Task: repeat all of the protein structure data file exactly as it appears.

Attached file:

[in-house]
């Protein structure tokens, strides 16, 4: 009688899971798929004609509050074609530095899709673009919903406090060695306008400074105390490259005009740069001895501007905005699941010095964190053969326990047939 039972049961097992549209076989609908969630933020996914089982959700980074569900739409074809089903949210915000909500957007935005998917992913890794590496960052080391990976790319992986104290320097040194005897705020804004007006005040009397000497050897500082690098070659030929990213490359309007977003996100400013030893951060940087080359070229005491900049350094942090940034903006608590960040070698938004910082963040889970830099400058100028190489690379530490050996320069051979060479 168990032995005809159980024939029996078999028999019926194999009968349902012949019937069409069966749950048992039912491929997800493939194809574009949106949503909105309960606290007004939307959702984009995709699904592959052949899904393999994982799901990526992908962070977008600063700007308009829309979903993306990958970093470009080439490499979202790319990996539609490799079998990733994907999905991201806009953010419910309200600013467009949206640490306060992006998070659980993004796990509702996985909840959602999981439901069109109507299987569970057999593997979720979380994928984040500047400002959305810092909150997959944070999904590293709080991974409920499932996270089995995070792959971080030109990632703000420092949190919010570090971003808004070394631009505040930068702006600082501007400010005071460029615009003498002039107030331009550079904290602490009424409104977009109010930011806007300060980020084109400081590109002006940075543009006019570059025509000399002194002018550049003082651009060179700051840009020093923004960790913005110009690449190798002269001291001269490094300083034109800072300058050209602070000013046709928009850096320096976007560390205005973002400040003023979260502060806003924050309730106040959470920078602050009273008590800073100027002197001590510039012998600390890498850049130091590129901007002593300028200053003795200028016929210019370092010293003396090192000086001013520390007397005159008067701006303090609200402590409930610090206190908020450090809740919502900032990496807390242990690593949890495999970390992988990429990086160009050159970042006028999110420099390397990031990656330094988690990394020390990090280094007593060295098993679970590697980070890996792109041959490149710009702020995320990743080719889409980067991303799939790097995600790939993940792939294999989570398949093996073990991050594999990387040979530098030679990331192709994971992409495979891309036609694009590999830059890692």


[in-house]
């Protein structure tokens, strides 16, 4: 009688899971798929004609509050074609530095899709673009919903406090060695306008400074105390490259005009740069001895501007905005699941010095964190053969326990047939 039972049961097992549209076989609908969630933020996914089982959700980074569900739409074809089903949210915000909500957007935005998917992913890794590496960052080391990976790319992986104290320097040194005897705020804004007006005040009397000497050897500082690098070659030929990213490359309007977003996100400013030893951060940087080359070229005491900049350094942090940034903006608590960040070698938004910082963040889970830099400058100028190489690379530490050996320069051979060479 168990032995005809159980024939029996078999028999019926194999009968349902012949019937069409069966749950048992039912491929997800493939194809574009949106949503909105309960606290007004939307959702984009995709699904592959052949899904393999994982799901990526992908962070977008600063700007308009829309979903993306990958970093470009080439490499979202790319990996539609490799079998990733994907999905991201806009953010419910309200600013467009949206640490306060992006998070659980993004796990509702996985909840959602999981439901069109109507299987569970057999593997979720979380994928984040500047400002959305810092909150997959944070999904590293709080991974409920499932996270089995995070792959971080030109990632703000420092949190919010570090971003808004070394631009505040930068702006600082501007400010005071460029615009003498002039107030331009550079904290602490009424409104977009109010930011806007300060980020084109400081590109002006940075543009006019570059025509000399002194002018550049003082651009060179700051840009020093923004960790913005110009690449190798002269001291001269490094300083034109800072300058050209602070000013046709928009850096320096976007560390205005973002400040003023979260502060806003924050309730106040959470920078602050009273008590800073100027002197001590510039012998600390890498850049130091590129901007002593300028200053003795200028016929210019370092010293003396090192000086001013520390007397005159008067701006303090609200402590409930610090206190908020450090809740919502900032990496807390242990690593949890495999970390992988990429990086160009050159970042006028999110420099390397990031990656330094988690990394020390990090280094007593060295098993679970590697980070890996792109041959490149710009702020995320990743080719889409980067991303799939790097995600790939993940792939294999989570398949093996073990991050594999990387040979530098030679990331192709994971992409495979891309036609694009590999830059890692």